A barrage of mortar shells collapsed a building occupied by U.S. soldiers and Iraqi National Guardsmen Thursday in Samarra, 70 miles north of Baghdad, killing five Americans and injuring 20, a military spokesman said.

The attack followed two weeks of sporadic shelling and gunfire in the Sunni Muslim town, according to the spokesman, Maj. Neal O'Brien. A resident of the city, who spoke on condition of anonymity, said "everyone was expecting the attack" after scores of arrests of suspected government opponents a week ago.

O'Brien said two Iraqi guardsmen were also killed and four were wounded. The names of the U.S. dead were withheld pending notification of relatives.

Soon after the attack, U.S. and Iraqi forces patrolling the town were fired on. They then surrounded a building into which four gunmen had fled. A U.S. helicopter launched Hellfire missiles at the building, killing all four men inside, O'Brien said.

"Certainly, the response has been quick and swift," O'Brien said by telephone. "The Iraqi National Guard and 1st Infantry Division soldiers immediately responded. We expect that to continue."

Samarra has long been a hostile zone for U.S. forces. Among its residents are members of two large tribes that remain largely loyal to deposed president Saddam Hussein and his Baath Party.

Another tribe in the city, the Albu Nisan, initially welcomed U.S. forces. But after some members got involved in weapons dealing and were killed by U.S. forces, the tribe turned against the occupation, said a local resident, who spoke on condition of anonymity.

O'Brien said Samarra had been the scene of a series of recent mortar and gunfire attacks. However, most of the mortar shells have fallen in empty areas and done little damage.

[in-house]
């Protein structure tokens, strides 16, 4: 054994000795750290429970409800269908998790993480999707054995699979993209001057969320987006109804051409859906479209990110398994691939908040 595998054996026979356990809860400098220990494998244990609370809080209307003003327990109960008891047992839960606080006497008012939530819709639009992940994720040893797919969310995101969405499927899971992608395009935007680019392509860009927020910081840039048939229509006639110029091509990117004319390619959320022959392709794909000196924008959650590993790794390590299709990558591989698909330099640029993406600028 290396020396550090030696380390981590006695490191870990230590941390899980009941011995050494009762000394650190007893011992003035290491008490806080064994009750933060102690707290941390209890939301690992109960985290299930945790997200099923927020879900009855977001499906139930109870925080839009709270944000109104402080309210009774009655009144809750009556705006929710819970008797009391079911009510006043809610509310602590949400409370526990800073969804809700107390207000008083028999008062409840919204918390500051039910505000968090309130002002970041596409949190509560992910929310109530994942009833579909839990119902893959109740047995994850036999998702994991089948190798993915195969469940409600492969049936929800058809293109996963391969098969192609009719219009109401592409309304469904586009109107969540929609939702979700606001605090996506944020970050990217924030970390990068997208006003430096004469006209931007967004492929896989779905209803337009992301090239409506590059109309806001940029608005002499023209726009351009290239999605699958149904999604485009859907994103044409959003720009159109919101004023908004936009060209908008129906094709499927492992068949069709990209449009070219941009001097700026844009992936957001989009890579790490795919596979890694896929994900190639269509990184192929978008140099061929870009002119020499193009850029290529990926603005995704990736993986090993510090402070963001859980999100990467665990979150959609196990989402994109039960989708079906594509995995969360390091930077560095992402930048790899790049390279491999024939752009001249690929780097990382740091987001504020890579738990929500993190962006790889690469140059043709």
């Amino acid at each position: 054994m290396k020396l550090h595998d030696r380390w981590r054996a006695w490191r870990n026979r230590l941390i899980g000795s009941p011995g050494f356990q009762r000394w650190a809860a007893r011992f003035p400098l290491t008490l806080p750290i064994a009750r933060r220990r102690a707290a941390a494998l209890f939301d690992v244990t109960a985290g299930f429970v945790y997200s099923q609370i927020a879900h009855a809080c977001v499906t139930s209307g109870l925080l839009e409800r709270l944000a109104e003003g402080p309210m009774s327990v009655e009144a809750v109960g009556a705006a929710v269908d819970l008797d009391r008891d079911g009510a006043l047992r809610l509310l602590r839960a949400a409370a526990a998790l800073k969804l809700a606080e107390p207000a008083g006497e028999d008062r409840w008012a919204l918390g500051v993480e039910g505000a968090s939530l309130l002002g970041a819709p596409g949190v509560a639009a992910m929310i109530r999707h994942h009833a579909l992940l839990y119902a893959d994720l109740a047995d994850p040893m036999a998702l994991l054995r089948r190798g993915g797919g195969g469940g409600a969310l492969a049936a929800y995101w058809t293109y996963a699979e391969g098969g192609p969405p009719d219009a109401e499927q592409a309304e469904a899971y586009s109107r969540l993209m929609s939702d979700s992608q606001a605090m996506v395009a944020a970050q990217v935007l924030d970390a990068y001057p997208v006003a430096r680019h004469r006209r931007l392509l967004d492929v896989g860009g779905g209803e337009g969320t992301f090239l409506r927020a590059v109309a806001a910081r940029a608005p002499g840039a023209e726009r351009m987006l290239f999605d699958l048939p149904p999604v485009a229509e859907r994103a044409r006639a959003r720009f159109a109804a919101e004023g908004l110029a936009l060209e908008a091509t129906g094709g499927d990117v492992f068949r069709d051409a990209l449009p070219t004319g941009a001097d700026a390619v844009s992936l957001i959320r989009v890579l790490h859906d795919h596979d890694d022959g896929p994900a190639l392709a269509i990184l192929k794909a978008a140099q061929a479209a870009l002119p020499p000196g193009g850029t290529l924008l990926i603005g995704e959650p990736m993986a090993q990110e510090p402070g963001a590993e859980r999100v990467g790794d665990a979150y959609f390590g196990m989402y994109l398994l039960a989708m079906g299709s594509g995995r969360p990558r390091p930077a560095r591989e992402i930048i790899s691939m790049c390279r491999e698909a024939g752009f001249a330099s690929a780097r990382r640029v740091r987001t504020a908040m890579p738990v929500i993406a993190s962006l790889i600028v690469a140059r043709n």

But at about 10:30 a.m. Thursday, a car bomb exploded near the base shared by Iraqi National Guard and U.S. soldiers. O'Brien said the blast was followed by a volley of 38 mortar shells, which destroyed the building.

Radar pinpointed the source of the attack, and U.S. forces responded with 120mm artillery fire. O'Brien said he did not know if any casualties resulted.

Also Thursday, Philippine President Gloria Macapagal Arroyo ordered Filipino contract workers to stop going to Iraq, following the broadcast of a videotape in Baghdad purporting to show a Filipino hostage being held by masked gunmen. The gunmen demanded that the Philippines withdraw its citizens from Iraq or the man would be killed.

The Philippines has 51 soldiers and police officers working with U.S. forces in Iraq. In addition, about 4,100 Philippine citizens work at U.S. military bases in Iraq, according to the Associated Press.

The broadcast, on al-Jazeera television, said the hostage worked for a Saudi company that holds a U.S. military contract. It did not name the man, but Philippine officials said he was Angelo dela Cruz, a truck driver apparently abducted near Fallujah.

[On Friday, the U.S. military announced that a U.S. soldier died from wounds suffered during an attack on a patrol in Baghdad on Thursday night, according to the Associated Press.]